If you’re like most aspiring college students, you’re hoping to head to campus with a scholarship (or several) to defray the ever-increasing cost of getting your degree. You may be wondering, though, how to get started—where to research scholarships that are available, which scholarships to apply for, and how to stand out from the competition.
Like most college processes, applying for scholarships can be overwhelming--but it doesn’t have to be. With good planning—and a willingness to be inquisitive—you can snag those extra scholarship dollars for your freshman year and beyond.
What are Scholarships?
In short, scholarships are free money. The good folks at Merriam-Webster define a scholarship as “grant-in-aid to a student (as by a college or a foundation.)” The University of Southern Alabama defines a scholarship as “a grant or payment made to support a student’s education, awarded on the basis of academics or other achievement.”
Unlike loans, scholarships do not need to be paid back and typically are awarded based on specific criteria such as: academic, artistic, or athletic accomplishments, demographics, financial need, and the like. Scholarships can be awarded on a competitive basis (e.g., an essay contest), by nomination (e.g., from your teachers), or via a selection committee. They can range from small, such as a few hundred dollars, to full, covering your entire tuition.
Who Can Apply for a Scholarship?
While specific applicant criteria will differ by the scholarship program itself, most baseline eligibility covers students enrolled full-time at an accredited degree-granting university or college. When researching scholarships, you’ll want to read the fine print regarding eligibility, deadlines, and other specific instructions. For example, if you’re planning to study 18th century British literature, you won’t want to spend time researching scholarships specific to STEM students. (Arts and humanities scholarships, however, are fair game!) Similarly, if you’re a first-in-family student headed to Mizzou, you can skip over scholarships allocated for heritage applicants.
Get comfortable with skimming eligibility requirements quickly, so you can immediately spot which programs are worth your time and energy, and which should be filtered out of your scholarship research.
Where and When Should I Look for Scholarships?
Type “scholarships” into Google and you’ll be inundated with search results. Instead of just closing your laptop and walking away, here are a few places to get started:
- The U.S. Department of Education’s Federal Student Aid Scholarships website
- The admissions and financial aid teams at the colleges that have accepted you
- Your high school guidance counselor
- The U.S. Department of Labor Online Scholarship Tool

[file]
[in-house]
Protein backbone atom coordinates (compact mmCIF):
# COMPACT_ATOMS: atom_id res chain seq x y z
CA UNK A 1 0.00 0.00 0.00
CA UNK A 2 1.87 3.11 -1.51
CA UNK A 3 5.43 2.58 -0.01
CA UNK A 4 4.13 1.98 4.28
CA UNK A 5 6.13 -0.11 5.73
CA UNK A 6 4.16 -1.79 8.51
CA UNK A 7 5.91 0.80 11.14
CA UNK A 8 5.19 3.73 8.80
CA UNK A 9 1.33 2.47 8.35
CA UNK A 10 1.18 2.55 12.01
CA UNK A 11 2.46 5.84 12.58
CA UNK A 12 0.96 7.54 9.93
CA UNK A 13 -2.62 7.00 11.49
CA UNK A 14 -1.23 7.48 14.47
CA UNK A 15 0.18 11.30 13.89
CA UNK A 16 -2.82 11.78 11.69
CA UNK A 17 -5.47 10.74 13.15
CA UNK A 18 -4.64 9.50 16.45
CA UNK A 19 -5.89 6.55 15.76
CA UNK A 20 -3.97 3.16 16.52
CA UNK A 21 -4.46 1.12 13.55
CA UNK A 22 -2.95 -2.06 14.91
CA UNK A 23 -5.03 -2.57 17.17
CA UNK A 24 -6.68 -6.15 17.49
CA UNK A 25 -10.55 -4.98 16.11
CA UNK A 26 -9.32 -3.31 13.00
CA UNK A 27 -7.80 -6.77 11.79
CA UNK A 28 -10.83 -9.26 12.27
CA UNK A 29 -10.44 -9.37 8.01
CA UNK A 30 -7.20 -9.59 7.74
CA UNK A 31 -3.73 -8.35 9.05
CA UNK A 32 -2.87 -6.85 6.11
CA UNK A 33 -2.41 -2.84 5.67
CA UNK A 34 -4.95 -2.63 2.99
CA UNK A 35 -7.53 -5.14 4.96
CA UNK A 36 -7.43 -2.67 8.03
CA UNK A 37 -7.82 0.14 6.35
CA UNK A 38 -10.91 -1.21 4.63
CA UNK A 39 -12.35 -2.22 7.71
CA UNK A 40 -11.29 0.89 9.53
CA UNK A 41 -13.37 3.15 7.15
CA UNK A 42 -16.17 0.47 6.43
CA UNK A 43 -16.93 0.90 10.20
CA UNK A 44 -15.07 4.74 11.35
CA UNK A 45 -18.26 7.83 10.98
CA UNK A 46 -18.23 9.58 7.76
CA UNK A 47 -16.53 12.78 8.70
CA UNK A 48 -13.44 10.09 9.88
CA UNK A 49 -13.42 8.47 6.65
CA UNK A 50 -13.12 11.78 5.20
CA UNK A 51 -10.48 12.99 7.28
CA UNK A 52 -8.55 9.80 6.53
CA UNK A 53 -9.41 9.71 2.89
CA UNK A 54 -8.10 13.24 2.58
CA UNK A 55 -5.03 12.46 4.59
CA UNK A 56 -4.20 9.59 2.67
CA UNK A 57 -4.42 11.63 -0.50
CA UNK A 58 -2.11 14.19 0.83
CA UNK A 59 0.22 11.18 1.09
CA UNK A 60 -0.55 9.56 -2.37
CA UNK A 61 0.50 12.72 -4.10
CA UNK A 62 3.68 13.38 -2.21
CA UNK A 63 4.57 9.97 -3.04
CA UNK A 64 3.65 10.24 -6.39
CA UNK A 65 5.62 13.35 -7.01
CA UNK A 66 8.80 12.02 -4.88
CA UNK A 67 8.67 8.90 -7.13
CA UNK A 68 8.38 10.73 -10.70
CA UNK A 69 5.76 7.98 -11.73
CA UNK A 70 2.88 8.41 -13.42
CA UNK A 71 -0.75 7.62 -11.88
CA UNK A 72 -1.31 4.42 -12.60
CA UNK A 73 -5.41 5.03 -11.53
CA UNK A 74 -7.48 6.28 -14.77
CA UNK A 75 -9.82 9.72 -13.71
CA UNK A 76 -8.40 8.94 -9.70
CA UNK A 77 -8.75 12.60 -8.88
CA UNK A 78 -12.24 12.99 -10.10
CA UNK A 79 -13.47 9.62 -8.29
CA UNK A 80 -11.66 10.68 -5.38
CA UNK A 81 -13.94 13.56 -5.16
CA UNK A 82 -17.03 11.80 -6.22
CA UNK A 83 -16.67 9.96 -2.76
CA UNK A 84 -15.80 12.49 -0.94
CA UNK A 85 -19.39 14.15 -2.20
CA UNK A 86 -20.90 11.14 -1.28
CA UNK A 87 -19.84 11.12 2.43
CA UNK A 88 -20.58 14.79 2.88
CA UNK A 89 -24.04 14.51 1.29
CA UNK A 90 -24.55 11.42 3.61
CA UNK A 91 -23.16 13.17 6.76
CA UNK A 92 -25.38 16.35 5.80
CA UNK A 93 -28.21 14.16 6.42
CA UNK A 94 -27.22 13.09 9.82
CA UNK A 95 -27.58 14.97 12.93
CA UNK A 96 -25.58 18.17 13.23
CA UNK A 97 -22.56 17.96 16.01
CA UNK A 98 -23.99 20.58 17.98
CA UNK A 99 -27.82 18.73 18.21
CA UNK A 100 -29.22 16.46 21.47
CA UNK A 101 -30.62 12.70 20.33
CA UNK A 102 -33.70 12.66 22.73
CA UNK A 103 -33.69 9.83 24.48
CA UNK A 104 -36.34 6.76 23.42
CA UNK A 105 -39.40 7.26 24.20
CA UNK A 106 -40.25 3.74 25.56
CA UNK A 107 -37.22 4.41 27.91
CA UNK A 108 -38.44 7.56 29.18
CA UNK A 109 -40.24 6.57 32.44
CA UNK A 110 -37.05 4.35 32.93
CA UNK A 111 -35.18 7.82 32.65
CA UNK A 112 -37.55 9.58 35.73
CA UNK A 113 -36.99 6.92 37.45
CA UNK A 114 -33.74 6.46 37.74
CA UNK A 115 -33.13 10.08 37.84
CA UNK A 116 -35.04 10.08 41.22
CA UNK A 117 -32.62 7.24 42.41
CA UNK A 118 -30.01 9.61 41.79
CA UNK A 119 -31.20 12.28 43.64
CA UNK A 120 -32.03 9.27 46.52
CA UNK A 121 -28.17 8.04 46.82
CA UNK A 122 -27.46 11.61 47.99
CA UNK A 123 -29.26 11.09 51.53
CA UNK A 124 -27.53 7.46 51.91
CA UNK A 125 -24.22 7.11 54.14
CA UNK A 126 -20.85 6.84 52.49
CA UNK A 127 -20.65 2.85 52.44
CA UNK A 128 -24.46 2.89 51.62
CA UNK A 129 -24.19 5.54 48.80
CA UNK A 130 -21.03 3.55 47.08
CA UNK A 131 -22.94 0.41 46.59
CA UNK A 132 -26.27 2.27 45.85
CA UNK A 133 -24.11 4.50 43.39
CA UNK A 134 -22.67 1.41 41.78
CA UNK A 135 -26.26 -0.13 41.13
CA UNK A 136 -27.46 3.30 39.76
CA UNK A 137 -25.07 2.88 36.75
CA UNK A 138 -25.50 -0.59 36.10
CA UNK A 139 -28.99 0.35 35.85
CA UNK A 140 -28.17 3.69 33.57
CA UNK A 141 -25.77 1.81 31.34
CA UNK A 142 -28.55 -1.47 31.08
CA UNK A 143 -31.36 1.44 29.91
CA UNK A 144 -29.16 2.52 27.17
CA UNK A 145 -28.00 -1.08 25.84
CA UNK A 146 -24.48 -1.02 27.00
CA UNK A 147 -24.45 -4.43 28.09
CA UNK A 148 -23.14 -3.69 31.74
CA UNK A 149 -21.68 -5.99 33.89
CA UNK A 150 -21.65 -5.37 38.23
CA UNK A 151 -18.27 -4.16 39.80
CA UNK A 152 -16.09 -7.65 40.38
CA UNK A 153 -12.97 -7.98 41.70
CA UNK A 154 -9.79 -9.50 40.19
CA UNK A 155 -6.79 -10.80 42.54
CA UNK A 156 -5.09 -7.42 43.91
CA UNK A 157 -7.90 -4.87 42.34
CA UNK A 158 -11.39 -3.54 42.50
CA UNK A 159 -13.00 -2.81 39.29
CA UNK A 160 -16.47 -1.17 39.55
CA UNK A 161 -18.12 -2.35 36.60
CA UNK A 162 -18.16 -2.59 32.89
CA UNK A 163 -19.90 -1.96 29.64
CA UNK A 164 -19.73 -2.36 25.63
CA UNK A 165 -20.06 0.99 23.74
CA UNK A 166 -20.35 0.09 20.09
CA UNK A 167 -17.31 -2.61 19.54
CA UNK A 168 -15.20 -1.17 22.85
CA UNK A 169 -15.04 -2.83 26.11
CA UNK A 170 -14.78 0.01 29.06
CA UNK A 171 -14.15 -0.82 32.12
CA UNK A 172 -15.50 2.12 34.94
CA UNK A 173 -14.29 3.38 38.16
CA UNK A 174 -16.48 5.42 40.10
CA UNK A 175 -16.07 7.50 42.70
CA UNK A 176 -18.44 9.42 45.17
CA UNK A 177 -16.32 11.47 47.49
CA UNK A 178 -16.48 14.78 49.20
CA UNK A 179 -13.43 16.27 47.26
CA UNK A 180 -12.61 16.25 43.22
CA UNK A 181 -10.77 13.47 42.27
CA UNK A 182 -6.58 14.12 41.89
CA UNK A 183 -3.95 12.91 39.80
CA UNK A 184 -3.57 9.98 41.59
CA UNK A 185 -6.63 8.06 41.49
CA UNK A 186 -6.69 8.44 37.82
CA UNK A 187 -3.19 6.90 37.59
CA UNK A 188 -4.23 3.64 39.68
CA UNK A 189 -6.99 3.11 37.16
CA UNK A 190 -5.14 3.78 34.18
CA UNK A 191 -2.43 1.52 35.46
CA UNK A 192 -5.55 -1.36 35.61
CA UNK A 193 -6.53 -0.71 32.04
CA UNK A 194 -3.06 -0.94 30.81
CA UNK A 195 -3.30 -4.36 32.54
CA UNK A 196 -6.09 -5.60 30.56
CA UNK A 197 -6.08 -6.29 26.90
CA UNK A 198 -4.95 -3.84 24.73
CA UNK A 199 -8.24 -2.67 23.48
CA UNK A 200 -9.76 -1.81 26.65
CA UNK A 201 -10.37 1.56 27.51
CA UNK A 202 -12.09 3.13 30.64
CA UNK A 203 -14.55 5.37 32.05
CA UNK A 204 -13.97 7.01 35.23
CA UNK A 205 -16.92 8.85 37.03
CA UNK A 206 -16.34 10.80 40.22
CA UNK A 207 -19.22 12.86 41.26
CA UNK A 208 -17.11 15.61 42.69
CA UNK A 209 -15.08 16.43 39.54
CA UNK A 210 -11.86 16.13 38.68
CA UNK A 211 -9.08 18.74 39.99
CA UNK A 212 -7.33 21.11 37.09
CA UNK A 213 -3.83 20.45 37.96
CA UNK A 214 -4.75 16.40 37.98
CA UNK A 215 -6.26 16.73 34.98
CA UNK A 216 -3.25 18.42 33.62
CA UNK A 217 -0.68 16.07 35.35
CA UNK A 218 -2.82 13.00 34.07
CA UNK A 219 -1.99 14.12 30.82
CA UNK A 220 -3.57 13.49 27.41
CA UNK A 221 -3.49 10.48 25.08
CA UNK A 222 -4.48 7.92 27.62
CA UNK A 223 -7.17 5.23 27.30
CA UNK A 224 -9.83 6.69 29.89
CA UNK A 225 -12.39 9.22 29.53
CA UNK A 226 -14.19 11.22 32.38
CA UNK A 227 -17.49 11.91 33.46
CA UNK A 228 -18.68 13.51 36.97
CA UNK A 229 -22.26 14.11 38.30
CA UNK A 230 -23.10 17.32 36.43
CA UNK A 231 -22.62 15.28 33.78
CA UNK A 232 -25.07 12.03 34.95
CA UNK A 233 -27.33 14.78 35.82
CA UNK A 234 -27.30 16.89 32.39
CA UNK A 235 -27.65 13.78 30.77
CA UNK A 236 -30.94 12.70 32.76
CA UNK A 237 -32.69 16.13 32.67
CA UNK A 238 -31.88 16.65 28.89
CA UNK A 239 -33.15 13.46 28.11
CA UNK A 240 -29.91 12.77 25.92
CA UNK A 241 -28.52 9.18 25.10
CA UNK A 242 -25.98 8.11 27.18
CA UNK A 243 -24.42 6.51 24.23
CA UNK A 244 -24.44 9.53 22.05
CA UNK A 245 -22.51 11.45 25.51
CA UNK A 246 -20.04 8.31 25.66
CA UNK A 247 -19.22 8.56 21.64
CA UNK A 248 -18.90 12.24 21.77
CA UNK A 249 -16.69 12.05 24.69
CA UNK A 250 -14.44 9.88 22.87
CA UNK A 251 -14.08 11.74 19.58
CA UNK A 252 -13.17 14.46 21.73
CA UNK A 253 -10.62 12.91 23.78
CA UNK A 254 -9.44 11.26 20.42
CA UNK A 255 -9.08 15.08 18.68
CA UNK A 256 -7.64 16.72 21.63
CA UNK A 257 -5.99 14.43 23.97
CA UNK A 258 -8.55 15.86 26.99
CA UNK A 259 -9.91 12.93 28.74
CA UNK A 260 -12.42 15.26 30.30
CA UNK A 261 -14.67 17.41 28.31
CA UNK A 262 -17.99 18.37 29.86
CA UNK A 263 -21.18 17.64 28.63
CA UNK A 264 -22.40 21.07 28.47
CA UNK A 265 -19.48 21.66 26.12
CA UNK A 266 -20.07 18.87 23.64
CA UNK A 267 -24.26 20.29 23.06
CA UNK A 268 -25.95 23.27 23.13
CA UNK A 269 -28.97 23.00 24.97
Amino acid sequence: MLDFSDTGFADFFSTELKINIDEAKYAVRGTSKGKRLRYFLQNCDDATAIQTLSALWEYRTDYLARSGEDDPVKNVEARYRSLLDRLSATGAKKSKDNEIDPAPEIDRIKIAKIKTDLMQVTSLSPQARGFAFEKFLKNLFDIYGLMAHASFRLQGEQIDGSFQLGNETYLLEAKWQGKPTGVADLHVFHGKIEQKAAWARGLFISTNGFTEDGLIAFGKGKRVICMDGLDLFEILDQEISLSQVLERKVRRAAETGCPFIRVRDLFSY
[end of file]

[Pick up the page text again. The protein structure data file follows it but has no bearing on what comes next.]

- Your community’s employers, civic organizations, religious groups, and foundations
When it comes to scholarship applications, the earlier you start your research and applications, the better. The Department of Education recommends getting started between your junior and senior year of high school, but note that some programs will have varying (or even rolling) deadlines. The point isn’t when you start your research, just that you start.
Note, though, that scholarship application deadlines are non-negotiable. If you’re too late to apply for the coming year, file it away for next year. Silver lining—you’ve already got a jump on next year’s scholarship application process!
How Do I Apply for a Scholarship?
When it comes to scholarships, each funder will be different, with a specific set of application instructions. Follow these instructions exactly for each scholarship application you send. When a team is reviewing a stack of applications, it’s easy and efficient to reduce the size of the pile by immediately discarding those who didn’t follow directions. So, for example, if the application instructs you to use paperclips, don’t use staples, or you’ll be relegated to the trash pile. You can have the most compelling personal story and well-written application of the lot, but if you disregard your instructions, you may as well have not applied at all.
Get the Inside Scoop
So you’ve done your research and applied for a few scholarships—but what about schools that have money left to burn? According to SavingforCollege.com, U.S. universities and colleges have more than $100 million in unawarded scholarships each year. This is where being inquisitive can literally pay off. If you’re interested in a particular school (or schools), start networking: Speak to the financial aid team and the deans of programs that interest you. Is there unclaimed money available? If so, how can you apply for it?
Lastly, don’t limit yourself to traditional scholarships—there are a lot of niche scholarship programs out there. For example, if you worked as a golf caddie in high school, check out the Chick Evans Caddie Scholarship. Fascinated by all things underwater? Consider applying for the Our World-Underwater Society Rolex Scholarship. And if you’re a leftie, there are no fewer than 10 scholarships just for left-handed students, ranging from $500 to $5,000.
Find out which college is your best financial fit by comparing college financial aid offers with Edmit!